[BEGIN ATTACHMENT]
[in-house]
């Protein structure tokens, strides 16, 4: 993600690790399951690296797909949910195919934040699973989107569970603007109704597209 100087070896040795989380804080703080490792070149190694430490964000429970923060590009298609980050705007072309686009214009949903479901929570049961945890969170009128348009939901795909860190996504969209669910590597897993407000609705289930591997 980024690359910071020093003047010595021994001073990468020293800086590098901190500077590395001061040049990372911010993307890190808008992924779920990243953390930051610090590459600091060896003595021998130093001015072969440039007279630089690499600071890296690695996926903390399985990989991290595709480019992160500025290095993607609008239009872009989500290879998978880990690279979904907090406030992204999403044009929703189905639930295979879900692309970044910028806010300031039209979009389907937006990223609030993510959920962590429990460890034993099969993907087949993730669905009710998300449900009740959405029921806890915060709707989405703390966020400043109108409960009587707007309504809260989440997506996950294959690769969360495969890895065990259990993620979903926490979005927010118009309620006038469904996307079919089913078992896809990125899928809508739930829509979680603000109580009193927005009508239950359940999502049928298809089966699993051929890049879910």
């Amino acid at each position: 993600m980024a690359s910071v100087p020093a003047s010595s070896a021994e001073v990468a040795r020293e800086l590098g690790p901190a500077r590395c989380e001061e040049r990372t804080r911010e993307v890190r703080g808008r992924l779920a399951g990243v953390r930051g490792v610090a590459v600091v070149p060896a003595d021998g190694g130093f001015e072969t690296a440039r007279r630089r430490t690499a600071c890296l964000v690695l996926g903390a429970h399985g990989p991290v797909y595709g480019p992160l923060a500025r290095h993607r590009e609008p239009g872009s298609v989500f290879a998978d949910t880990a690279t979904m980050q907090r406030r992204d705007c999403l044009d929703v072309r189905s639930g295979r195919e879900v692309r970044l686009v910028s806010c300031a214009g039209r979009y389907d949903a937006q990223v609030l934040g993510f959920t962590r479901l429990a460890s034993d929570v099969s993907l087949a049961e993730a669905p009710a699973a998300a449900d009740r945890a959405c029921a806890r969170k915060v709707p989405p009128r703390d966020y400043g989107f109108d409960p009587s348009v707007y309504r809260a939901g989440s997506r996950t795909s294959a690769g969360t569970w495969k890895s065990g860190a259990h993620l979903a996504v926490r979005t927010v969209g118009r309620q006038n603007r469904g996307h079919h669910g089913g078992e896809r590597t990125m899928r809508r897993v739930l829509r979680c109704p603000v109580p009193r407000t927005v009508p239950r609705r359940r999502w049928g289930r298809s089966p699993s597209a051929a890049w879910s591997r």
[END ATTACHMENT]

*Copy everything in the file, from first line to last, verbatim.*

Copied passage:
[in-house]
């Protein structure tokens, strides 16, 4: 993600690790399951690296797909949910195919934040699973989107569970603007109704597209 100087070896040795989380804080703080490792070149190694430490964000429970923060590009298609980050705007072309686009214009949903479901929570049961945890969170009128348009939901795909860190996504969209669910590597897993407000609705289930591997 980024690359910071020093003047010595021994001073990468020293800086590098901190500077590395001061040049990372911010993307890190808008992924779920990243953390930051610090590459600091060896003595021998130093001015072969440039007279630089690499600071890296690695996926903390399985990989991290595709480019992160500025290095993607609008239009872009989500290879998978880990690279979904907090406030992204999403044009929703189905639930295979879900692309970044910028806010300031039209979009389907937006990223609030993510959920962590429990460890034993099969993907087949993730669905009710998300449900009740959405029921806890915060709707989405703390966020400043109108409960009587707007309504809260989440997506996950294959690769969360495969890895065990259990993620979903926490979005927010118009309620006038469904996307079919089913078992896809990125899928809508739930829509979680603000109580009193927005009508239950359940999502049928298809089966699993051929890049879910």
């Amino acid at each position: 993600m980024a690359s910071v100087p020093a003047s010595s070896a021994e001073v990468a040795r020293e800086l590098g690790p901190a500077r590395c989380e001061e040049r990372t804080r911010e993307v890190r703080g808008r992924l779920a399951g990243v953390r930051g490792v610090a590459v600091v070149p060896a003595d021998g190694g130093f001015e072969t690296a440039r007279r630089r430490t690499a600071c890296l964000v690695l996926g903390a429970h399985g990989p991290v797909y595709g480019p992160l923060a500025r290095h993607r590009e609008p239009g872009s298609v989500f290879a998978d949910t880990a690279t979904m980050q907090r406030r992204d705007c999403l044009d929703v072309r189905s639930g295979r195919e879900v692309r970044l686009v910028s806010c300031a214009g039209r979009y389907d949903a937006q990223v609030l934040g993510f959920t962590r479901l429990a460890s034993d929570v099969s993907l087949a049961e993730a669905p009710a699973a998300a449900d009740r945890a959405c029921a806890r969170k915060v709707p989405p009128r703390d966020y400043g989107f109108d409960p009587s348009v707007y309504r809260a939901g989440s997506r996950t795909s294959a690769g969360t569970w495969k890895s065990g860190a259990h993620l979903a996504v926490r979005t927010v969209g118009r309620q006038n603007r469904g996307h079919h669910g089913g078992e896809r590597t990125m899928r809508r897993v739930l829509r979680c109704p603000v109580p009193r407000t927005v009508p239950r609705r359940r999502w049928g289930r298809s089966p699993s597209a051929a890049w879910s591997r």